Thursday, 25 February 2016
A journey through Lent 2016
with Samuel Johnson (16)
During Lent this year, I am taking time each morning to reflect on words from Samuel Johnson (1709-1784), the Lichfield lexicographer and writer who compiled the first authoritative English-language dictionary.
On this day, 264 years ago, Johnson wrote in the Rambler (No 203) on 25 February 1752:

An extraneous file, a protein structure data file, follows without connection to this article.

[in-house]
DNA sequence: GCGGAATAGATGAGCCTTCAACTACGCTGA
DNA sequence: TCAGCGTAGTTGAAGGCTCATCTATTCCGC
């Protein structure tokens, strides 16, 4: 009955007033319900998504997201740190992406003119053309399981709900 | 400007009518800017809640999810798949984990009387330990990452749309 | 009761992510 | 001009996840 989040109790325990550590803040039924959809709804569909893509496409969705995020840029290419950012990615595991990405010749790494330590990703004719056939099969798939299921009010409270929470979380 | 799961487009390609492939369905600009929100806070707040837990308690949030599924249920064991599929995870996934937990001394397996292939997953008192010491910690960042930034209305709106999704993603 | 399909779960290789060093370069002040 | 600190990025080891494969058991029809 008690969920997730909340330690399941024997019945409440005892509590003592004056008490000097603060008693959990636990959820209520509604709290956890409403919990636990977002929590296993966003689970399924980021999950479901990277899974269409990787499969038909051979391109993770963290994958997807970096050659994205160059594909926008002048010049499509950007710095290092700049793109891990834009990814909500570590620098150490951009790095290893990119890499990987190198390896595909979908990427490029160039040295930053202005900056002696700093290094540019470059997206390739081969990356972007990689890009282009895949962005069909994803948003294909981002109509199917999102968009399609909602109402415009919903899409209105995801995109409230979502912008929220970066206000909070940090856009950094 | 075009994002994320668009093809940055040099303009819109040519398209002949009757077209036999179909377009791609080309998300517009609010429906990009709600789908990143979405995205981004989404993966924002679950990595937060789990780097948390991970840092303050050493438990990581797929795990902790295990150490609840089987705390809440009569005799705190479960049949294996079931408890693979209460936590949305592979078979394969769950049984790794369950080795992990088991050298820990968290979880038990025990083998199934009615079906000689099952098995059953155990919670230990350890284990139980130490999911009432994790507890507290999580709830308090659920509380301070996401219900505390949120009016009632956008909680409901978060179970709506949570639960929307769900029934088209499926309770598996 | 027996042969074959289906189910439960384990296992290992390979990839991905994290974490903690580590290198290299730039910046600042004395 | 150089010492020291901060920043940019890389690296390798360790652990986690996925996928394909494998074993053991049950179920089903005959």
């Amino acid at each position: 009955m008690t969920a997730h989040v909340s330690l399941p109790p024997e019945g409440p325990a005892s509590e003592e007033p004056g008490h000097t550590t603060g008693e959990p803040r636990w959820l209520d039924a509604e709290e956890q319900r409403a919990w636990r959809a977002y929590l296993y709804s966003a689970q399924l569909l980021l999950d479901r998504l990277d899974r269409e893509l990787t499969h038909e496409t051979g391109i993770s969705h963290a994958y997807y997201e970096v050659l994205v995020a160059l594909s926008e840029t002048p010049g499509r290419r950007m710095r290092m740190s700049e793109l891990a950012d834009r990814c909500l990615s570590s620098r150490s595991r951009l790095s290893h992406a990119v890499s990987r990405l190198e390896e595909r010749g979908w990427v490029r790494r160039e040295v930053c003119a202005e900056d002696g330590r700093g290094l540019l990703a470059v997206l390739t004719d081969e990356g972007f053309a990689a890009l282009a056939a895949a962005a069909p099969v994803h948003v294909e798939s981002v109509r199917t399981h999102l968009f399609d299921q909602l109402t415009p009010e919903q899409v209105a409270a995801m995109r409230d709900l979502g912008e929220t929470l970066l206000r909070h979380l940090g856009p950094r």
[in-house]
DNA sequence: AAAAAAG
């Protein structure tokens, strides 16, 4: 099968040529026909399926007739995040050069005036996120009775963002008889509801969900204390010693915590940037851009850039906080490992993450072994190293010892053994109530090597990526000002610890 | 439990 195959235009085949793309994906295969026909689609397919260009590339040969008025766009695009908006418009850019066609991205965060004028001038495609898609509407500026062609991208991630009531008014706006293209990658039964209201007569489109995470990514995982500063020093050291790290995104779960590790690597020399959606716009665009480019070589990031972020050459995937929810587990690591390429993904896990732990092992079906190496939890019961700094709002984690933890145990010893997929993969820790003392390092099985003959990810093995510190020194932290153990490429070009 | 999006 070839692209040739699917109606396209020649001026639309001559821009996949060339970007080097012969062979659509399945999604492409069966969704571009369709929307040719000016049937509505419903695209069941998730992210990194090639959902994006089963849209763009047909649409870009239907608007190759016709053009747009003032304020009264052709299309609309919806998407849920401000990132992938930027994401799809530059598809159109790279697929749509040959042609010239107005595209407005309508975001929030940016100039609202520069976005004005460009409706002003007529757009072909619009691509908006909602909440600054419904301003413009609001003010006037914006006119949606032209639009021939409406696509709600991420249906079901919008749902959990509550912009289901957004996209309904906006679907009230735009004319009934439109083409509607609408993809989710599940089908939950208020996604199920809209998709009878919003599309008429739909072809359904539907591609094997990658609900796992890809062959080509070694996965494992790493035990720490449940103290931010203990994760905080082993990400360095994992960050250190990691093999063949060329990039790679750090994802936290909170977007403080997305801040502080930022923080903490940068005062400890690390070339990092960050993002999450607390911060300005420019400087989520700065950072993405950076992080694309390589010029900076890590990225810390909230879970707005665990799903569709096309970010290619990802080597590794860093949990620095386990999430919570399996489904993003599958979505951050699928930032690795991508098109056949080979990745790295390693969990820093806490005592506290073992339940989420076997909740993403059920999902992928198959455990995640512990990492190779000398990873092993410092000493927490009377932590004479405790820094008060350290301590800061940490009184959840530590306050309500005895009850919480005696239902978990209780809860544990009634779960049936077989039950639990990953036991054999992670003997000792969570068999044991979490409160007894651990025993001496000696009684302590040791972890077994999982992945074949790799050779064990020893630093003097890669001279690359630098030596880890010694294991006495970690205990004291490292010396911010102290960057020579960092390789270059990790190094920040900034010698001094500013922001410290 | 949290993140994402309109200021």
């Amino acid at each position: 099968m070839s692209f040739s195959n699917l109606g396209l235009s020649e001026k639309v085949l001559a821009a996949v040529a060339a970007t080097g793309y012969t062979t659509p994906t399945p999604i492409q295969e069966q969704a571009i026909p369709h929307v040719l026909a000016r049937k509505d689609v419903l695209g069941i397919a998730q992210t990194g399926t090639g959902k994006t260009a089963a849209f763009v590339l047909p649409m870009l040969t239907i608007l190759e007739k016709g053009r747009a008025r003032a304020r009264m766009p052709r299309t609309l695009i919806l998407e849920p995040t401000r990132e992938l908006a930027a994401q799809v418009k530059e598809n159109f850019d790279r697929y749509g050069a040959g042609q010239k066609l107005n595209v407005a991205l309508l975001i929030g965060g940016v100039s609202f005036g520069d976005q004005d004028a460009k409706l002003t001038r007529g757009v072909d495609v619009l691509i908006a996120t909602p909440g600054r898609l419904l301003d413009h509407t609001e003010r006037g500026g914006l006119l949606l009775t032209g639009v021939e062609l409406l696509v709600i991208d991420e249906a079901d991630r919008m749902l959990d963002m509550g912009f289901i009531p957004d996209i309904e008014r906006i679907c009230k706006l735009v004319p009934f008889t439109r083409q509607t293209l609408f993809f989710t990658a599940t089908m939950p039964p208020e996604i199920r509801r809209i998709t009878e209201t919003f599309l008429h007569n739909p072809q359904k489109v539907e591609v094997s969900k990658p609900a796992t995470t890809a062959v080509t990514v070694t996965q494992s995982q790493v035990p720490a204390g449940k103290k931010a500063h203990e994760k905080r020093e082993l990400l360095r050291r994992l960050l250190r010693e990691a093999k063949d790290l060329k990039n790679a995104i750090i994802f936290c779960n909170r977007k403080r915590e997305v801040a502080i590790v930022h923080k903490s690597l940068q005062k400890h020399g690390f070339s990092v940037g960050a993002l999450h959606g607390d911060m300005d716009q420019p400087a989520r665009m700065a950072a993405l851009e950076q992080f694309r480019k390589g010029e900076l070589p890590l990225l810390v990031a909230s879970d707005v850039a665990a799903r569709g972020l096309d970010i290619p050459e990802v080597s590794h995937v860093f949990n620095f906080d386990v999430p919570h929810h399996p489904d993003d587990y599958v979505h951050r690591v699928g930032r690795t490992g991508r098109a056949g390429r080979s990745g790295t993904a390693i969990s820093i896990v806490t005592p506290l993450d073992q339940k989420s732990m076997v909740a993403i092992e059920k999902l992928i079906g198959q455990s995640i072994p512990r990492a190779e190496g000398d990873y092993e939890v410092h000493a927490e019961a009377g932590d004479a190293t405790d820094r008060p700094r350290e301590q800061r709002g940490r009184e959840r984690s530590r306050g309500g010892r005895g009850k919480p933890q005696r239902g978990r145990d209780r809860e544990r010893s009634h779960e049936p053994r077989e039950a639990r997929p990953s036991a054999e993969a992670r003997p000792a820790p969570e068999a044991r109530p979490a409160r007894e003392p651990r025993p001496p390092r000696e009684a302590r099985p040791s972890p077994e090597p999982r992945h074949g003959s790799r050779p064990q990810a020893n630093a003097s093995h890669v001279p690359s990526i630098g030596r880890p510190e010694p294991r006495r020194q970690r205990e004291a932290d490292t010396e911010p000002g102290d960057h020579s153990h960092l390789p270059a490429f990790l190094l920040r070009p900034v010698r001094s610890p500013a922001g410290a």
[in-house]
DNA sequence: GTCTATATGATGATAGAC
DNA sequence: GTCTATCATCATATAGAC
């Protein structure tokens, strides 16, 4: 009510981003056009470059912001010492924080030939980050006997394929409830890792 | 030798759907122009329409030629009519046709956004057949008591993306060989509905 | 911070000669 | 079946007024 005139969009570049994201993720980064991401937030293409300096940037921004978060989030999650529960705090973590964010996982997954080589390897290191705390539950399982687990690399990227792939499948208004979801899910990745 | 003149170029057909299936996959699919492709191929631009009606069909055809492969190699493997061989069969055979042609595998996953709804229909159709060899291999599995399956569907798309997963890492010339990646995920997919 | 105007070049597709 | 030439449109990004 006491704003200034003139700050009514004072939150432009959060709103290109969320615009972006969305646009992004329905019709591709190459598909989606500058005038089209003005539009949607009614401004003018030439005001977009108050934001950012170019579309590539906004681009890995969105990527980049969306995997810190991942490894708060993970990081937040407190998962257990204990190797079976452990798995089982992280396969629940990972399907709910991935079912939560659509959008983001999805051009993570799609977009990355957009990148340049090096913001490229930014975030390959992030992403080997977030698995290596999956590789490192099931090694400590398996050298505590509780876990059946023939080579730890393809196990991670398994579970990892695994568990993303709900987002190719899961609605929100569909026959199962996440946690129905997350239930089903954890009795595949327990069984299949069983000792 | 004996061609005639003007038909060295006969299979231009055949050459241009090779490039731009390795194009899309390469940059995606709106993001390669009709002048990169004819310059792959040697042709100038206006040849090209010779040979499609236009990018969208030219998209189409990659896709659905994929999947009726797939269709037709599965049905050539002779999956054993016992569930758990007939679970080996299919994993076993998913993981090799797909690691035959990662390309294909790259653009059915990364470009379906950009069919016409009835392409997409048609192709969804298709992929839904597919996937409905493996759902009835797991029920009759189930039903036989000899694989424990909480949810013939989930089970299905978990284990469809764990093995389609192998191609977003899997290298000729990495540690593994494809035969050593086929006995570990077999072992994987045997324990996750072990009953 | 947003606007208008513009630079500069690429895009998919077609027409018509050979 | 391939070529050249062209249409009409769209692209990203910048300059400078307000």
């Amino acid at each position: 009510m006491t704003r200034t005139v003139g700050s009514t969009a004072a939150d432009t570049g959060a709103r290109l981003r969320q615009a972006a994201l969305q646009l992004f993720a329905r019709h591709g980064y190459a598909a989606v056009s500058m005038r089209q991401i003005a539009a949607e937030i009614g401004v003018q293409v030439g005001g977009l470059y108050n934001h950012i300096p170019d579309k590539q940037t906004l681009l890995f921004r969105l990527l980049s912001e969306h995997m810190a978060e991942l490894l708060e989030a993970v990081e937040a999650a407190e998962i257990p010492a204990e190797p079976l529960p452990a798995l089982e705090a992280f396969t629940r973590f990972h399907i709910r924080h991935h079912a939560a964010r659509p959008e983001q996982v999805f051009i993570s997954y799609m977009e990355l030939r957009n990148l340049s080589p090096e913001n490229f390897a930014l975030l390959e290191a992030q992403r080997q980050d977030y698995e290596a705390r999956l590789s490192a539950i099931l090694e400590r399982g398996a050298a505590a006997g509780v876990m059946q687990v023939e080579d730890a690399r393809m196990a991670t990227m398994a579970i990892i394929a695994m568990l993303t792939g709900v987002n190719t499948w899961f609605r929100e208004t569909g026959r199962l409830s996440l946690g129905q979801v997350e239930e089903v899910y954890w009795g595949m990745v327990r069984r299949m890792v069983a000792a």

Every period of life is obliged to borrow its happiness from the time to come. In youth we have nothing to entertain us, and in age we derive little from retrospect but hopeless sorrow. Yet the future likewise has its limits, which the imagination dreads to approach, but which we see to be not far distant. The loss of our friends and companions impresses hourly upon the necessity of our own departure; we know that the schemes of man are quickly at an end, that we soon must lie down in the grave with the forgotten multitudes of former ages, and yield our place to others, who, like us, shall be driven awhile by hope and fear about the surface of the earth, and then like us be lost in the shades of death. Beyond this termination of our material existence, we are therefore obliged to extend our hopes ...